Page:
Never Forget

September 11th, 2001 started as any other normal day. Our members were traveling to work, thinking of the things we may take for granted. Perhaps they were thinking of a recent vacation with their family, or maybe about their children starting the new school year. When they arrived at work that day, they would accept their work assignments, having had no idea that an evil plot was unfolding to climax into the most deadly act of terrorism in history. After these cowardly acts were carried out, the lives of Americans, many from New York City and Long Island, were tragically ended. So were the many hopes and dreams of these workers to perhaps send a son or daughter to college, or attend their wedding. All of the future birthdays of their children would be without them. No longer, after years of hard work, will they be able to finally relax and enjoy traveling, spending time with their family, or look forward to retirement with their spouses. These workers were simply trying to earn a good living to help realize their dreams for the future. All of this ended that day.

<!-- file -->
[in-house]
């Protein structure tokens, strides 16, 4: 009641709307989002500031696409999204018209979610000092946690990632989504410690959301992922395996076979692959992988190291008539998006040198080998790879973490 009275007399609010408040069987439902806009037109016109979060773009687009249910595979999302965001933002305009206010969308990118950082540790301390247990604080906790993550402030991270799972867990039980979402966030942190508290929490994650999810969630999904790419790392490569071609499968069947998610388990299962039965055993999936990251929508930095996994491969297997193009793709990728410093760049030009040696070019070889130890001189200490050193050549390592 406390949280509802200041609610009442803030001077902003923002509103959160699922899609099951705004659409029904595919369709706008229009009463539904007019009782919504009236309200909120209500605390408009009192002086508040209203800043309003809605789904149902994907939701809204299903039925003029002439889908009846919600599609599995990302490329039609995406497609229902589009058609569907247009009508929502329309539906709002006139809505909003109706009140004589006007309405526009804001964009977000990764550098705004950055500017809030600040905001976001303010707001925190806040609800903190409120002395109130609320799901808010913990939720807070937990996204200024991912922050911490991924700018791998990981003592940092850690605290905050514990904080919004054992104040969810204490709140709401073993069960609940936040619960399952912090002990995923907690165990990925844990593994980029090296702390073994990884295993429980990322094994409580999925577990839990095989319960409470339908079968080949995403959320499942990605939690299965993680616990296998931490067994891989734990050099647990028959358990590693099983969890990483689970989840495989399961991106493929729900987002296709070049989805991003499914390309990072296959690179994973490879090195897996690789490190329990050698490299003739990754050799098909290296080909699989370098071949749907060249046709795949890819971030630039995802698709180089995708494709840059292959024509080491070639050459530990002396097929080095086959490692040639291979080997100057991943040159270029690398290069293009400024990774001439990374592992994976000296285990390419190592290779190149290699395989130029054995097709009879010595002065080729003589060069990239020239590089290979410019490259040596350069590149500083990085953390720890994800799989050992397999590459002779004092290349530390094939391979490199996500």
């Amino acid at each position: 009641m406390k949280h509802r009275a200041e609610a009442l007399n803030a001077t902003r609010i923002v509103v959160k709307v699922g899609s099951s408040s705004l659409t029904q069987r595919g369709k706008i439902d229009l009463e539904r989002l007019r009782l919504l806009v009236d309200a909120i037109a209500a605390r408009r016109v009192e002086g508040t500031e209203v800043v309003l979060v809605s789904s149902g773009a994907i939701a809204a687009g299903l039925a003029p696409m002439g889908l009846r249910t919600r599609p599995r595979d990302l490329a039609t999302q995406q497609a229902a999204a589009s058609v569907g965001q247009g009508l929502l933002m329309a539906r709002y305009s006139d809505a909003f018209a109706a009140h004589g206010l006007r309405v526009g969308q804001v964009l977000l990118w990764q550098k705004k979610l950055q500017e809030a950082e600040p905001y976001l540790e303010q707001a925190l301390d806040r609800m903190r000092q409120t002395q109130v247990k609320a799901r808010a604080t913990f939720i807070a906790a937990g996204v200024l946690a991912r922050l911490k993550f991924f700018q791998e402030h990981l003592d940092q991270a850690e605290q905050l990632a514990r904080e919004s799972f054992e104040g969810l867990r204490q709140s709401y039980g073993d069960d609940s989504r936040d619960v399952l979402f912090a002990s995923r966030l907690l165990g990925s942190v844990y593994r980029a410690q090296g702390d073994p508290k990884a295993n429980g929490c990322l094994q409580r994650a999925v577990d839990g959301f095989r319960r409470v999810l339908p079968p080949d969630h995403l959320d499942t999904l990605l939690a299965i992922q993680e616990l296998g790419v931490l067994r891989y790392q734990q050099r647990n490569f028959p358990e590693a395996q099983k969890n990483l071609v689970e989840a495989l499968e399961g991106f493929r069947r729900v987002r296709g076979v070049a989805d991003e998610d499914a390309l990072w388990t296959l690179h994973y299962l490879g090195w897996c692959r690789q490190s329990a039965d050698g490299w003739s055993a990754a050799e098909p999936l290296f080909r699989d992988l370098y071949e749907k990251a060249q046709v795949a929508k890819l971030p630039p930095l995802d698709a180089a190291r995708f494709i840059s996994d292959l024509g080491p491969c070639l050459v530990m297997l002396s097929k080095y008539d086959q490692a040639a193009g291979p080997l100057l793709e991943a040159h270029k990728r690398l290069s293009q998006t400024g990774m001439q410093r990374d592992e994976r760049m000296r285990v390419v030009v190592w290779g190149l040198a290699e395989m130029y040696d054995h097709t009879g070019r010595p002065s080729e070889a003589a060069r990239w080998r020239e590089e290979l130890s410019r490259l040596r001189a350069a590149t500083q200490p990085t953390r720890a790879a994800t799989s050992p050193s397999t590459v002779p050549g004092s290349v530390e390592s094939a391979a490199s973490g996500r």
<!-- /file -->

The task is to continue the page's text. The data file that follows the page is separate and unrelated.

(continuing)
We must also remember the survivors of thelost, for their lives have also changed. IBEW 1049 Journeyman Lineman Andrew Jordan was always working hard to provide for the family he loved, as he also worked as an FDNY firefighter assigned toLadder 132 in Brooklyn. On September 11th, he was working an extra shift to bank days so he could take off for the birth of his fourth child, due in two weeks. He was last seen in the South Tower.

The memory of the fallen Americans shall never diminish. They went to work that day as professionals, bringing pride and integrity to the workplace. This diverse blend of workers formed the foundation which cemented the organized labor community at it's core. The integrity and strength of our Union has been built upon this foundation. We honor those who gave their lives on that terrible day, September 11th.